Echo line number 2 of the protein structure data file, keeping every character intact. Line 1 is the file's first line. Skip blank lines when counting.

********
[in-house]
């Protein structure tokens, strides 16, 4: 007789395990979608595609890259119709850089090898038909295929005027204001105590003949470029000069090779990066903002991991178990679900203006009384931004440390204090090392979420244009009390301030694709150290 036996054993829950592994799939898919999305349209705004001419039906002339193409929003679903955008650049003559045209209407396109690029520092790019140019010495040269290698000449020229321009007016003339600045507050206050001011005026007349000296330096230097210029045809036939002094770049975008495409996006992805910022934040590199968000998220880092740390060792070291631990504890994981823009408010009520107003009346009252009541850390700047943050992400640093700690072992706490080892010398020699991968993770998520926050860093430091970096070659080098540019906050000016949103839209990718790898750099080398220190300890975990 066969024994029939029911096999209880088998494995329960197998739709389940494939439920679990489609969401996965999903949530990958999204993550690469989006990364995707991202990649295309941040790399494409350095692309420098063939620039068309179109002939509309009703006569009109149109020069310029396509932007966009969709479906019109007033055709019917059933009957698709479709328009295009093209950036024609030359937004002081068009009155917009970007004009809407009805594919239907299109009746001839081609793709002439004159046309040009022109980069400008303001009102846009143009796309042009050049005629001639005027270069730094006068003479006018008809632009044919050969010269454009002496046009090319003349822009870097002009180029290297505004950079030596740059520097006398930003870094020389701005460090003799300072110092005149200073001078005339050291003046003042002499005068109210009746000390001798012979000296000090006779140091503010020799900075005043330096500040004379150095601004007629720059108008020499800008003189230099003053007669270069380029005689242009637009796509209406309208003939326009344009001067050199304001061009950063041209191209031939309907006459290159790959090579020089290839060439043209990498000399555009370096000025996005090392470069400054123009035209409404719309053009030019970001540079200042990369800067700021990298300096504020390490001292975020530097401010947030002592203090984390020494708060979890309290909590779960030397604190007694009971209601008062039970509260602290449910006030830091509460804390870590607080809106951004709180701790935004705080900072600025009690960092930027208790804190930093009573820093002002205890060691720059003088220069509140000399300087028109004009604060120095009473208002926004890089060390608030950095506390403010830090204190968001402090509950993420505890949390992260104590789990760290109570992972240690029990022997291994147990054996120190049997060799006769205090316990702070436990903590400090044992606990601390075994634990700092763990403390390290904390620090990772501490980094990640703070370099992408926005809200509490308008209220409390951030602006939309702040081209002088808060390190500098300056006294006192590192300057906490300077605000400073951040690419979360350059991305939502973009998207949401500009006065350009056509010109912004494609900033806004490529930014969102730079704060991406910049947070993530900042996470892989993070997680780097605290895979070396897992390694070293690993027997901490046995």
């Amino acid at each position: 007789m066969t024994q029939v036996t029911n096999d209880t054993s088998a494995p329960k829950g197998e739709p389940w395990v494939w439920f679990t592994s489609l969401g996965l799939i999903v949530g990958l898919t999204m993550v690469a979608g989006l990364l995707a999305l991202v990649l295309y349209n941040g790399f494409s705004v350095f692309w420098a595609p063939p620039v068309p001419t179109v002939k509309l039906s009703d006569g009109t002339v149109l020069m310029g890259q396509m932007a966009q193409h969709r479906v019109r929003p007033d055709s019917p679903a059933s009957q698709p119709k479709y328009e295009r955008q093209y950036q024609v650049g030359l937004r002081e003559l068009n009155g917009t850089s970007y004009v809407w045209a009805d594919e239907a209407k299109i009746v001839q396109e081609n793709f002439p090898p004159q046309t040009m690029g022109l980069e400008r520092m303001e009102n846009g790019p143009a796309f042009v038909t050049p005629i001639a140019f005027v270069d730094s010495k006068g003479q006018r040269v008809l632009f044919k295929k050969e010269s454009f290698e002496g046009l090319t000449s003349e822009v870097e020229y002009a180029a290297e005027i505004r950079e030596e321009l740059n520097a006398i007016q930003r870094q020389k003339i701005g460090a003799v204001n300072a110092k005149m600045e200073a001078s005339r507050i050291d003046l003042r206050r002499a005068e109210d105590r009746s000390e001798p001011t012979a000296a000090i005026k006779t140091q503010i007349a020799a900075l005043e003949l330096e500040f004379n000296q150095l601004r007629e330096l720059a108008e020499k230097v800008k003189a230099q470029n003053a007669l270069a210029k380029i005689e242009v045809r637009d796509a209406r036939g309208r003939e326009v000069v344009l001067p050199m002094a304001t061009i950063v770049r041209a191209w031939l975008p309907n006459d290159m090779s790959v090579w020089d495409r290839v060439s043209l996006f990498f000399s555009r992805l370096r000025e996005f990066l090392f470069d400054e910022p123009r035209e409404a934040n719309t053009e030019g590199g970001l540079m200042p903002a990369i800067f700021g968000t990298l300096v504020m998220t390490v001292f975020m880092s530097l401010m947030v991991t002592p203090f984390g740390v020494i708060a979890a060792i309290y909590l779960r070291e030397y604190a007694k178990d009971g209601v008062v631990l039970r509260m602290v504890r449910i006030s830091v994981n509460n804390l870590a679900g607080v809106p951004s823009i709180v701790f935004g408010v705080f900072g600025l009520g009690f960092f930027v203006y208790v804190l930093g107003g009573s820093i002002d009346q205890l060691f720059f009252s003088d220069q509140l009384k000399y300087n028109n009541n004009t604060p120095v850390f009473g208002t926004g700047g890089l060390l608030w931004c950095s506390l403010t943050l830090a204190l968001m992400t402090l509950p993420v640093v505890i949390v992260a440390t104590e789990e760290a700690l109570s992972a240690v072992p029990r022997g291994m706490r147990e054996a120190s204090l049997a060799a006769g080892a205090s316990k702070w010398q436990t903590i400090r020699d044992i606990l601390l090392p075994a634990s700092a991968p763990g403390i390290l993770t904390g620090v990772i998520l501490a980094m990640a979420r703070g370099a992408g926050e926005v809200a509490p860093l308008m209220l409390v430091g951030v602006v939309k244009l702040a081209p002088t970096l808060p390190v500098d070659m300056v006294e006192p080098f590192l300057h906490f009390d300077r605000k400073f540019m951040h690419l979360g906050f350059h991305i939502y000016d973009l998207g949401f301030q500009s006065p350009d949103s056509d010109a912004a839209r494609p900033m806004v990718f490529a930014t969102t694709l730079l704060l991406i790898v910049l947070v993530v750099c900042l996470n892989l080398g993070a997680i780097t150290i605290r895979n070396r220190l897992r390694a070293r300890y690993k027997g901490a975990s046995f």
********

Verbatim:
């Protein structure tokens, strides 16, 4: 007789395990979608595609890259119709850089090898038909295929005027204001105590003949470029000069090779990066903002991991178990679900203006009384931004440390204090090392979420244009009390301030694709150290 036996054993829950592994799939898919999305349209705004001419039906002339193409929003679903955008650049003559045209209407396109690029520092790019140019010495040269290698000449020229321009007016003339600045507050206050001011005026007349000296330096230097210029045809036939002094770049975008495409996006992805910022934040590199968000998220880092740390060792070291631990504890994981823009408010009520107003009346009252009541850390700047943050992400640093700690072992706490080892010398020699991968993770998520926050860093430091970096070659080098540019906050000016949103839209990718790898750099080398220190300890975990 066969024994029939029911096999209880088998494995329960197998739709389940494939439920679990489609969401996965999903949530990958999204993550690469989006990364995707991202990649295309941040790399494409350095692309420098063939620039068309179109002939509309009703006569009109149109020069310029396509932007966009969709479906019109007033055709019917059933009957698709479709328009295009093209950036024609030359937004002081068009009155917009970007004009809407009805594919239907299109009746001839081609793709002439004159046309040009022109980069400008303001009102846009143009796309042009050049005629001639005027270069730094006068003479006018008809632009044919050969010269454009002496046009090319003349822009870097002009180029290297505004950079030596740059520097006398930003870094020389701005460090003799300072110092005149200073001078005339050291003046003042002499005068109210009746000390001798012979000296000090006779140091503010020799900075005043330096500040004379150095601004007629720059108008020499800008003189230099003053007669270069380029005689242009637009796509209406309208003939326009344009001067050199304001061009950063041209191209031939309907006459290159790959090579020089290839060439043209990498000399555009370096000025996005090392470069400054123009035209409404719309053009030019970001540079200042990369800067700021990298300096504020390490001292975020530097401010947030002592203090984390020494708060979890309290909590779960030397604190007694009971209601008062039970509260602290449910006030830091509460804390870590607080809106951004709180701790935004705080900072600025009690960092930027208790804190930093009573820093002002205890060691720059003088220069509140000399300087028109004009604060120095009473208002926004890089060390608030950095506390403010830090204190968001402090509950993420505890949390992260104590789990760290109570992972240690029990022997291994147990054996120190049997060799006769205090316990702070436990903590400090044992606990601390075994634990700092763990403390390290904390620090990772501490980094990640703070370099992408926005809200509490308008209220409390951030602006939309702040081209002088808060390190500098300056006294006192590192300057906490300077605000400073951040690419979360350059991305939502973009998207949401500009006065350009056509010109912004494609900033806004490529930014969102730079704060991406910049947070993530900042996470892989993070997680780097605290895979070396897992390694070293690993027997901490046995």